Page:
bladder. Serum sodium was 117 mEq. per 1., chloride 82 mEq. per 1., carbon dioxide 17.1 mEq. per 1., potassium 8.3 mEq. per 1., blood urea nitrogen (BUN) 38 mg. per cent and serum creatinine 5.8 gm. per cent. The hyperkalemia had decreased with oral sodium polystyrene sulfonate. Surgical exploration of the left kidney showed a ureteropelvic obstruction, which was removed. Postoperatively, the serum creatinine decreased to 1.1 mg. per cent and the BUN to 7.7 mg. per cent. The infant was hospitalized 3 weeks later for vomiting, diarrhea and dehydration. Subsequently, the gastroenteritis

tube, showed mild pelviocaliectasis (part C offigure). The child is 2 years old and doing well.

Accepted for publication June 18, 1976. * Requests for reprints: Cardinal Glennon Memorial Hospital for Children, 1465 S. Grand Blvd., St. Louis, Missouri 63104. 790


Anuria is defined as total cessation of urine output or less than 50 cc of urine production per day. 1 The most common cause is urinary tract obstruction at the level of the bladder outlet and this is seen in older men with prostatic disease. In these cases there is usually a history of gradual increase in difficulty in initiating and terminating the urinary stream. At times there are large and rapid swings in urinary output and this should increase the suspicion that bladder outlet obstruction is present. Bilateral ureteral obstruction is a much less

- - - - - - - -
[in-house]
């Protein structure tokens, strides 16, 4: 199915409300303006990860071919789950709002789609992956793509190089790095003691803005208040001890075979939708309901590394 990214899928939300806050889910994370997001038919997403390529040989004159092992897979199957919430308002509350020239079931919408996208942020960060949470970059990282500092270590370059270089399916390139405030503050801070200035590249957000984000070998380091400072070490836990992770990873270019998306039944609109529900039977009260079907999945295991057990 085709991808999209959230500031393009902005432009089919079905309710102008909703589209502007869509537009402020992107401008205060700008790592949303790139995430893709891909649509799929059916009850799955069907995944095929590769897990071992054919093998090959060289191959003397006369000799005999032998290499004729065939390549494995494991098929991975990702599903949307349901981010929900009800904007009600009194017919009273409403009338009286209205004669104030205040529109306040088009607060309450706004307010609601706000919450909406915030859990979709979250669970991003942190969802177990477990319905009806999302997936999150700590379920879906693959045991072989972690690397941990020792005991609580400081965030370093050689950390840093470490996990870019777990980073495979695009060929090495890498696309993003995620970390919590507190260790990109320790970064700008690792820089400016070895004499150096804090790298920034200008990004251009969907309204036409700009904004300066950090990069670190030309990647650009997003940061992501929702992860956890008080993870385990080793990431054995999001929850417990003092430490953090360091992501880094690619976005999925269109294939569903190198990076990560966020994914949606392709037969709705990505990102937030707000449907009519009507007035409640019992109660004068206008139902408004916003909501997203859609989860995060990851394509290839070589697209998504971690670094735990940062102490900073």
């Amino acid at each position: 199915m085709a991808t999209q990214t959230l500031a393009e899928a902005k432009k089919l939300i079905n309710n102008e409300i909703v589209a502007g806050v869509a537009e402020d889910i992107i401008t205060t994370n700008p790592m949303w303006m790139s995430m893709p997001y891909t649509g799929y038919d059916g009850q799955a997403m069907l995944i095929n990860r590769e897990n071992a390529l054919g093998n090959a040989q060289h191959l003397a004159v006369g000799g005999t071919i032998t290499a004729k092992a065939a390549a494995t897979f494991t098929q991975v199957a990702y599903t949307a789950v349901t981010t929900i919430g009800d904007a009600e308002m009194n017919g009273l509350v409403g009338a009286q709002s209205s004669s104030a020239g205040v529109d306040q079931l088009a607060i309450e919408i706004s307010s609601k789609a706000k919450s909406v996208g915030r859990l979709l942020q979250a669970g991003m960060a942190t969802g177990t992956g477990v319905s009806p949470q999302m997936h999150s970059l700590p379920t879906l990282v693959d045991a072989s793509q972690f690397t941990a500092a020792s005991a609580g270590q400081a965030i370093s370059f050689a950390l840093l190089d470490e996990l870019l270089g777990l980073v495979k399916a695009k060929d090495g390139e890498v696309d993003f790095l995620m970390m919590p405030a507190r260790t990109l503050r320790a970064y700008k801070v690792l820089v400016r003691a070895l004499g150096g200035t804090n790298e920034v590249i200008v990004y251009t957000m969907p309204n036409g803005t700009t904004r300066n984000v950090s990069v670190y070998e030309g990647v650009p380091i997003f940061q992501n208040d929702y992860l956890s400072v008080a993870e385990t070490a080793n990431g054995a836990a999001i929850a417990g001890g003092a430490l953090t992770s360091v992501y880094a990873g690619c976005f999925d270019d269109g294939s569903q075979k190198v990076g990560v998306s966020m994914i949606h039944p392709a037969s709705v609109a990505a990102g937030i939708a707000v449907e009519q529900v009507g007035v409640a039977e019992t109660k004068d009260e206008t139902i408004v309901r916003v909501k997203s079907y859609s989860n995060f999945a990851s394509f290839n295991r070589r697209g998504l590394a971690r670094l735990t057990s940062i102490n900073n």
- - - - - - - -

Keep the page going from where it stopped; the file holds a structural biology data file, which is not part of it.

common cause of anuria and a complication of infiltrating malignancies. Acute tubular necrosis, bilateral cortical necrosis, acute glomerulonephritis and rapid progressive glomerulonephritis usually cause oliguria. Of these acute tubular necrosis is the most common cause of acute renal failure. The major precipitating events associated with acute tubular necrosis would be profound shock and extensive trauma, intravascular hemolysis, generalized sepsis, severe dehydration and a host of exogeneous toxins. The incidence of unilateral renal agenesis is estimated as 1.5 in 1,000 newborns, 2 while the autopsy occurrence is 1 in 1,824. 3 In a recent report of 74 cases a significant number had associated congenital anomalies involving vertebrae, cardiac anomalies, and long bones, hands and genitalia.• None presented with anuria. Most of the cases were discovered during evaluation for recurring urinary tract infections, as a result of a comprehensive investigation of multiple malformations or during investigation of congenital heart disease. Major complications occur frequently and these patients are at risk for calculus formation, recurrent infection, chronic pyelonephritis and renal failure, and may ultimately require